Customs officers confiscated a total of nearly $50,000 from international travelers at Texas airports in the last few weeks alone. Specifically, the cash seizure by customs was at San Antonio International Airport and at Dallas Fort Worth International Airport. The first story involves $16,000 of currency that sounds like it was structured by an adult father and daughter traveling together in order to evade the reporting requirement. The story finishes by stating that in the last fiscal year (ending October 31), CBP seized more than $81,496,161 ($81.5 million!) in undeclared or illicit currency.
On Nov. 3, CBP officers working at the San Antonio International Airport discovered a pair of travelers carrying over $16,000 in unreported currency. The travelers, who are citizens of Mexico and traveling together, arrived separately to CBP for processing and each reported they were traveling alone.
Both who claimed to be traveling alone and reported carrying less than $10,000. However when question furthered, the travelers, a father, 53 and his daughter 27 admitted that they were in fact traveling together. The amount of currency discovered among their belongings added up to $16,000. The currency was seized for failure to properly report currency in an aggregate amount exceeding $10,000.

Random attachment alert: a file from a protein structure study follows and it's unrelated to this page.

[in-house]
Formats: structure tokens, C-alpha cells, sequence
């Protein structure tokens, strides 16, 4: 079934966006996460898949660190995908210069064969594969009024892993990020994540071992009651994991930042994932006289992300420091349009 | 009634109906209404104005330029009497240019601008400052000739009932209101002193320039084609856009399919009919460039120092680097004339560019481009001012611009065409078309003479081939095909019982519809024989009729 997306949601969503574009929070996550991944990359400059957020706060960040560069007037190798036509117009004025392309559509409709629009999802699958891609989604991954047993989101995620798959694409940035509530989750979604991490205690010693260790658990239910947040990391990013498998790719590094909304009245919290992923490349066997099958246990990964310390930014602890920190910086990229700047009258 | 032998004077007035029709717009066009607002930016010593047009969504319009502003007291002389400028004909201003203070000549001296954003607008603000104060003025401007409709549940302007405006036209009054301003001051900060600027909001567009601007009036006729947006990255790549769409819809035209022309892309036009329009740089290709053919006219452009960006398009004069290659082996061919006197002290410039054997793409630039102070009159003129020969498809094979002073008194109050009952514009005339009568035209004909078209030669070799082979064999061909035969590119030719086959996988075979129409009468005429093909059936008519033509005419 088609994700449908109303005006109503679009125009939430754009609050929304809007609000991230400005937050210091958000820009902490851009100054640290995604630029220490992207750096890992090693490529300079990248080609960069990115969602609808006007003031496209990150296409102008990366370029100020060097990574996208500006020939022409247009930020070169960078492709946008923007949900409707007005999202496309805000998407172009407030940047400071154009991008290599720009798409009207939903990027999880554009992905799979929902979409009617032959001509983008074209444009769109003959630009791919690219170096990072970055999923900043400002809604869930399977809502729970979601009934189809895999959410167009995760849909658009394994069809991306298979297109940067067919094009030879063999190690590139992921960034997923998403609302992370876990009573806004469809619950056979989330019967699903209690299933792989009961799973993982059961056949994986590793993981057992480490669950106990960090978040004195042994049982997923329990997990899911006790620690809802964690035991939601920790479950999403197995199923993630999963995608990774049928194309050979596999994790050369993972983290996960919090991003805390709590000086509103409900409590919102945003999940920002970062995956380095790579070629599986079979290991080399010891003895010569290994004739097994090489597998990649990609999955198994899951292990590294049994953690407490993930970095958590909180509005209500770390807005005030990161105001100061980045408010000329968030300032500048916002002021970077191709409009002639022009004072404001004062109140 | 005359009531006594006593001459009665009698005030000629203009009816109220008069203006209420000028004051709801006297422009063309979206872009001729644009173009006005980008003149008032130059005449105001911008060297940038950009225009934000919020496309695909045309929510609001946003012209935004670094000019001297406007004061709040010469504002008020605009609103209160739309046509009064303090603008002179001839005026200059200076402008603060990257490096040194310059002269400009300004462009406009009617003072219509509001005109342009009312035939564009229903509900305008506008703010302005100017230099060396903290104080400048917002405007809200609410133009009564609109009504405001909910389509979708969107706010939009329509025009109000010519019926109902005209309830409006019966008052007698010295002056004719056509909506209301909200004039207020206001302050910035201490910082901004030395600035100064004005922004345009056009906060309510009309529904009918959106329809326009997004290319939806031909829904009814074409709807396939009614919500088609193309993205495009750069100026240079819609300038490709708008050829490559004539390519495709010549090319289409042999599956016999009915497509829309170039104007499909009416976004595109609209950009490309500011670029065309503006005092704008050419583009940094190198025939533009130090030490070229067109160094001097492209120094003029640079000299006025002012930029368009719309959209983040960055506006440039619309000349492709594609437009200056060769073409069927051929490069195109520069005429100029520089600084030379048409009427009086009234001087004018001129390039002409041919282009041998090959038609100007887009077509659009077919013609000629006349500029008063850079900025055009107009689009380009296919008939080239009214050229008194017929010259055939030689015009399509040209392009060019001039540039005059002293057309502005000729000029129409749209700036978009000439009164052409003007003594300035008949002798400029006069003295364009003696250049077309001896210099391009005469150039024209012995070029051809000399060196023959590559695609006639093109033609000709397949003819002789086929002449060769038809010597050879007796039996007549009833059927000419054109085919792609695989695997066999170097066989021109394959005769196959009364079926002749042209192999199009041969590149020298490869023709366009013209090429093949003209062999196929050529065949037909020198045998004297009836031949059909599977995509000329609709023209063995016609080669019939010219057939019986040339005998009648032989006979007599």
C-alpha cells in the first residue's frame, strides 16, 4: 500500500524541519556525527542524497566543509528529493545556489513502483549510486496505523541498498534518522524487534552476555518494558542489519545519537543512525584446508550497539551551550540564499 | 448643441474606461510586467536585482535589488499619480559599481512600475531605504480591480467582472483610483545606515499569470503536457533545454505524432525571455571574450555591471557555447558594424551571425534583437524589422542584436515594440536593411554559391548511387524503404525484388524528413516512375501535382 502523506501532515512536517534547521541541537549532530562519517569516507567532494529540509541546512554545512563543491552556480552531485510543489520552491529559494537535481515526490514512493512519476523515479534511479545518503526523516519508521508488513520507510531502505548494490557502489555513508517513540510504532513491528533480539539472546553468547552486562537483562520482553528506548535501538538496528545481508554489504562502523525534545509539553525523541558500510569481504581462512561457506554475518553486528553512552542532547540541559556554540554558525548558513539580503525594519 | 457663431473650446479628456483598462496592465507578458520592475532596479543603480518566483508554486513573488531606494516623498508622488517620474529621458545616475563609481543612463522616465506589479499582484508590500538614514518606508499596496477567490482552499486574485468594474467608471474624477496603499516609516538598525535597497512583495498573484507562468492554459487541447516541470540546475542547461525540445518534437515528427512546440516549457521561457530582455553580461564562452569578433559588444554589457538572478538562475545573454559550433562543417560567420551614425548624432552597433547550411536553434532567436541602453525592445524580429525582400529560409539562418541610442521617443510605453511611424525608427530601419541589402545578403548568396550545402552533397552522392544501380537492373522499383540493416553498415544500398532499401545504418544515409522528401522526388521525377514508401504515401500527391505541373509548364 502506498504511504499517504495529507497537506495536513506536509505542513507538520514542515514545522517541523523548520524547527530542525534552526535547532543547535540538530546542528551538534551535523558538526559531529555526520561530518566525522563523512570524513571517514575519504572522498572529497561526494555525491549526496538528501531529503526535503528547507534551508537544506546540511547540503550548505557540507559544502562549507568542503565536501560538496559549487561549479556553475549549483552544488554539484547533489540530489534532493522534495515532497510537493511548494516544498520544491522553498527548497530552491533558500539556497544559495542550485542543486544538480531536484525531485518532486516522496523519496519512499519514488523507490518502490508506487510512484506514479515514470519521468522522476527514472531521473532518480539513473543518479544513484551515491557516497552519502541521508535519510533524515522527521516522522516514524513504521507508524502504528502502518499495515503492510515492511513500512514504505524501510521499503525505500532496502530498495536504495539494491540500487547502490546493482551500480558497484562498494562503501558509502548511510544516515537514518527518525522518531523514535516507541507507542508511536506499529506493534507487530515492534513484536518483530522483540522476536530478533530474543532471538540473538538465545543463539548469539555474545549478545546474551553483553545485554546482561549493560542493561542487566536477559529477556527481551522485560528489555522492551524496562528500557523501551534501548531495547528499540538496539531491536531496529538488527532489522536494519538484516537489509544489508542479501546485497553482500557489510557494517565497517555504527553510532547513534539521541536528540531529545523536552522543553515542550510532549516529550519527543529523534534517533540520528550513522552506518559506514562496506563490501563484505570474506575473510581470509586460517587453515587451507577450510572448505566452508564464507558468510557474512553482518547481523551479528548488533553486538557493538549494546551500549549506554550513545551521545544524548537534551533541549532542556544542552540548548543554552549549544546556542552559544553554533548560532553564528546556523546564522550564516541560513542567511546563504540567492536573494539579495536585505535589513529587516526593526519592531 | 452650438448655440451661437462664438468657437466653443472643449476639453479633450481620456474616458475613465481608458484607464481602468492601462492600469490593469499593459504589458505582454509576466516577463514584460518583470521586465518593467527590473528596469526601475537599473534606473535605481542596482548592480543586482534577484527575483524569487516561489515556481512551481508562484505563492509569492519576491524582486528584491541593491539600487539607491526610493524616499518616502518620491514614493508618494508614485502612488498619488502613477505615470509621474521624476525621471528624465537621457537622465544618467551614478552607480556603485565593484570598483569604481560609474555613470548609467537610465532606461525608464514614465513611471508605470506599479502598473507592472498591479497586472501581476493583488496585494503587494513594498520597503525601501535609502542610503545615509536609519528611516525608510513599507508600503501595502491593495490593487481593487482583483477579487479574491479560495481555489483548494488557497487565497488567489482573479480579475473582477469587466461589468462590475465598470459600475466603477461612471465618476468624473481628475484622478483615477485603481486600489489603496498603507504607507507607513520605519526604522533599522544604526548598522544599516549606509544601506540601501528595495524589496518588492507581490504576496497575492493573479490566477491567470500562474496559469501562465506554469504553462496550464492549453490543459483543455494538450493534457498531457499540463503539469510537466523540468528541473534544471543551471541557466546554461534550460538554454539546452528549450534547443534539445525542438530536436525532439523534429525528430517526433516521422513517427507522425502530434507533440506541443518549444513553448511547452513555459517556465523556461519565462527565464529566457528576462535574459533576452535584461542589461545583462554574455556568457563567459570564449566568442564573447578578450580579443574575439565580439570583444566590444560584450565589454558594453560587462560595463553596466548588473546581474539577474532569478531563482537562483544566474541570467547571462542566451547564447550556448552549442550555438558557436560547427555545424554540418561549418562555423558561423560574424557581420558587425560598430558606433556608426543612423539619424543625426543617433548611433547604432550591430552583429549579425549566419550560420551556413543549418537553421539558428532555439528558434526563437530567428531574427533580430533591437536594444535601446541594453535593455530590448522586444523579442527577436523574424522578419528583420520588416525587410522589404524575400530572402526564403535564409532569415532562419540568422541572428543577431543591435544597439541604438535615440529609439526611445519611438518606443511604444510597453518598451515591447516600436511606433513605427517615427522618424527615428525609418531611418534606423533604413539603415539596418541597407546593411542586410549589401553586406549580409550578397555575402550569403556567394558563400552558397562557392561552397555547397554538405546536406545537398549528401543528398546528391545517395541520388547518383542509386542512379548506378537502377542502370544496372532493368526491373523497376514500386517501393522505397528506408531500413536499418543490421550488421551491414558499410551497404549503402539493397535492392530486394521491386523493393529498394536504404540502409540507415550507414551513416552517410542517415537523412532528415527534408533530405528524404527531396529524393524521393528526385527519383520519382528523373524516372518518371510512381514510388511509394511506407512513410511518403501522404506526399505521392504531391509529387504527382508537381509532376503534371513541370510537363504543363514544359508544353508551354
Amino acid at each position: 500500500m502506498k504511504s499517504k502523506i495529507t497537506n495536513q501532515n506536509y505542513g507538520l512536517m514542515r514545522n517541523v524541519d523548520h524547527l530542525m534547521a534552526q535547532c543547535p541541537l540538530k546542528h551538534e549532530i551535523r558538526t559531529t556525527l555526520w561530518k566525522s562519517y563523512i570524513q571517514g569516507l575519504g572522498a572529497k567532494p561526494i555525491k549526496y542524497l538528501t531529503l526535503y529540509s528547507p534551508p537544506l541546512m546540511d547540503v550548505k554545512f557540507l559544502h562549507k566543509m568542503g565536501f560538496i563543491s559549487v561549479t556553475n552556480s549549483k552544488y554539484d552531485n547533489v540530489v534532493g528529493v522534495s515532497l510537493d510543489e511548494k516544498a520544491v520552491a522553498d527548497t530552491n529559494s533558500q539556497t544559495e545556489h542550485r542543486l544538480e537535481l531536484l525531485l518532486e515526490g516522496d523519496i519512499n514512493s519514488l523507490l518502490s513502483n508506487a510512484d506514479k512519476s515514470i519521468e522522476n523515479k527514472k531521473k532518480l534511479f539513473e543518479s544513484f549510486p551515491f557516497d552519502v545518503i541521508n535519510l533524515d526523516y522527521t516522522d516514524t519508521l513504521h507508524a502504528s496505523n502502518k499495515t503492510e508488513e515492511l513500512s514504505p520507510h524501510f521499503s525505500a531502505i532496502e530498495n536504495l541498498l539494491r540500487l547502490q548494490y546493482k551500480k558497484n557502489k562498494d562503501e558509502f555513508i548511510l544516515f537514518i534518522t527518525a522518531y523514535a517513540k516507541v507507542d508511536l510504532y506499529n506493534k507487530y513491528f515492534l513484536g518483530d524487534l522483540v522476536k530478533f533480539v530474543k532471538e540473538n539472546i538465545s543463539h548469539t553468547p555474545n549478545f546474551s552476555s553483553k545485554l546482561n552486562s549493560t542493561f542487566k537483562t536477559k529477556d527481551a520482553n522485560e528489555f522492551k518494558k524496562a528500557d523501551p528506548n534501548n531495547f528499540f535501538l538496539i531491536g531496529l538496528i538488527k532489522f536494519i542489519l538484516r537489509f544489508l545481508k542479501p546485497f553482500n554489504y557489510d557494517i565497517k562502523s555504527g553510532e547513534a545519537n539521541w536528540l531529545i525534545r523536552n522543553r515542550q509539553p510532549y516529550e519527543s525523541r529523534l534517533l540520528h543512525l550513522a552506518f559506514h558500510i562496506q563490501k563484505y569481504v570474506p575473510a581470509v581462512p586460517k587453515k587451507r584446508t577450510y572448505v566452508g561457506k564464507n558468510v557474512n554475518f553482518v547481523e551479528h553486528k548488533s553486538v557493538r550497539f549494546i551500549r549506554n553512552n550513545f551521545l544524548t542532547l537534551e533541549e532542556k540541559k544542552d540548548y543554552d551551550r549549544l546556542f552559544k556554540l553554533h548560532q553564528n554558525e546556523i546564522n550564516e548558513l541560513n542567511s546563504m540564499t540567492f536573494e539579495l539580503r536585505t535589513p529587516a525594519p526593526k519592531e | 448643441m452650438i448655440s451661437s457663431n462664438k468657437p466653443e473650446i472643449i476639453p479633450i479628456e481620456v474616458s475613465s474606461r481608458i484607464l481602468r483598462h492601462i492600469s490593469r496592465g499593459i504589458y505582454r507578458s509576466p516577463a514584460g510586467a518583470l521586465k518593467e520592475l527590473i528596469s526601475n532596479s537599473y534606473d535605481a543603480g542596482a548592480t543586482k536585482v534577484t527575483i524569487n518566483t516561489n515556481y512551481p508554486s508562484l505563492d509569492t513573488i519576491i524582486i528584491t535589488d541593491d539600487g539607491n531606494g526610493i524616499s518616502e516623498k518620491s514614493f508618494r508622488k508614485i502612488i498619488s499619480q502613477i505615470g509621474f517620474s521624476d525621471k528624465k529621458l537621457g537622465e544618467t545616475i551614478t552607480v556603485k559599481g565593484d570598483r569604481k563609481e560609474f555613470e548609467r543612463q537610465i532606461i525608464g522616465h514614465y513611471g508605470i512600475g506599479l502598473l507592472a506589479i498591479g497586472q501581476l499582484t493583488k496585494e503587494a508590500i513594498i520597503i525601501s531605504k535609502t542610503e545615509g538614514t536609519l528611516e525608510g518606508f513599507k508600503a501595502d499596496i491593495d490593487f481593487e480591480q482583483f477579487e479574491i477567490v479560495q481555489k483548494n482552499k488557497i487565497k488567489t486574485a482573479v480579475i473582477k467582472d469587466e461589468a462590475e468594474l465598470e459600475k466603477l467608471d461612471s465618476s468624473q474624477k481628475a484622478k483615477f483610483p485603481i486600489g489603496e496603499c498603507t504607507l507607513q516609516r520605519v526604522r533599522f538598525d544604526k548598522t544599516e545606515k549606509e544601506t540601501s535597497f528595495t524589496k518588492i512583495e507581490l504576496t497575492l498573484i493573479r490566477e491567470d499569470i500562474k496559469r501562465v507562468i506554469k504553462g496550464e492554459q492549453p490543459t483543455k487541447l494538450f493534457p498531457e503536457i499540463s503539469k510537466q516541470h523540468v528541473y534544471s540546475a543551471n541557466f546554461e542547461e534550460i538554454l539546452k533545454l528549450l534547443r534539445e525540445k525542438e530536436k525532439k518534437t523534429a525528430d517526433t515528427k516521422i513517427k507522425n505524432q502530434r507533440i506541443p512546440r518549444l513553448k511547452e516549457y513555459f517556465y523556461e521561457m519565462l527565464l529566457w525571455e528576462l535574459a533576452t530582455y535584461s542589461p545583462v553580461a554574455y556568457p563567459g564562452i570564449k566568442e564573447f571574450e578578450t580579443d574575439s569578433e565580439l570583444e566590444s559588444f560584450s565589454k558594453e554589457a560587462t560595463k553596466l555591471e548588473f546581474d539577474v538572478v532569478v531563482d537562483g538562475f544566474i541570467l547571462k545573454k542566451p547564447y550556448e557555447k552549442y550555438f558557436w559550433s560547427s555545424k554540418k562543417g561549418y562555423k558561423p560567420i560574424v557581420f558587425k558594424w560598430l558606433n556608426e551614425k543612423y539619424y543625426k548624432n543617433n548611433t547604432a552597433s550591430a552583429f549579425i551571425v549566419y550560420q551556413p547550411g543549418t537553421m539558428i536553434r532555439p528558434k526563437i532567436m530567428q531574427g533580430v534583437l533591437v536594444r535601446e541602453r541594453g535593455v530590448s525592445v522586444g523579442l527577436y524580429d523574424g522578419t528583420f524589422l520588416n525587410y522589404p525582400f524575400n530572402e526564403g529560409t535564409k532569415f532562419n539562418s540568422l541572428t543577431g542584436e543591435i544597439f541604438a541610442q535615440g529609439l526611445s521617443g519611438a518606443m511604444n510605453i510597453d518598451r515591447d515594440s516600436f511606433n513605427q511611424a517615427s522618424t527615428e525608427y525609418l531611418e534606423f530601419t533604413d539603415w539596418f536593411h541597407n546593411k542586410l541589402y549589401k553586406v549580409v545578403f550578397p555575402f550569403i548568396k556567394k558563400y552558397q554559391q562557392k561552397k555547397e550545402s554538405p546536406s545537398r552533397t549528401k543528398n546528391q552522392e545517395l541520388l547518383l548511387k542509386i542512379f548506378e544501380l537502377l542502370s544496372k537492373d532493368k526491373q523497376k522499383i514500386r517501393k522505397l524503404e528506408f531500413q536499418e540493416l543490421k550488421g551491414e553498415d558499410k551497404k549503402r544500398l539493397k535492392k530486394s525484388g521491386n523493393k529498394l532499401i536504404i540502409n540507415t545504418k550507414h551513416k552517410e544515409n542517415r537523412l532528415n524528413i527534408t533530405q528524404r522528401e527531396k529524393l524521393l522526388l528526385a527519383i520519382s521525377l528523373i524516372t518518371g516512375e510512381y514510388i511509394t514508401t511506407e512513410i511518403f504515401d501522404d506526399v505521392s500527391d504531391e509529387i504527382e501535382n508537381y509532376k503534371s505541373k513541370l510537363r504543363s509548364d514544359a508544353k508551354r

The second story involves a single traveler leaving for Argentina who reported only having $9,000, but really had more than $33,000 (tsk tsk). In addition, the money was not in a single location but was in “several envelopes stashed among his belongings.” The fact that it was stashed may give rise to bulk cash smuggling as a second ground for seizure beyond the failure to report.
Three days later at the Dallas Fort Worth International Airport CBP officers seized currency from a traveler who was departing the United States head to Argentina. The passenger reported $9,000 in his possession, however when CBP officers completed the currency verification, more than $33,400 was discovered. The cash was found in several envelopes stashed among his belongings. CBP seized the currency.
International travelers with negotiable monetary instruments valued at $10,000 or greater in their possession must complete a form FinCEN 105, Report of International Transportation of Currency or Monetary Instruments according to U.S. law. Negotiable monetary instruments include currency, personal checks that have been endorsed, travelers’ checks, gold coins, securities or stocks in bearer form.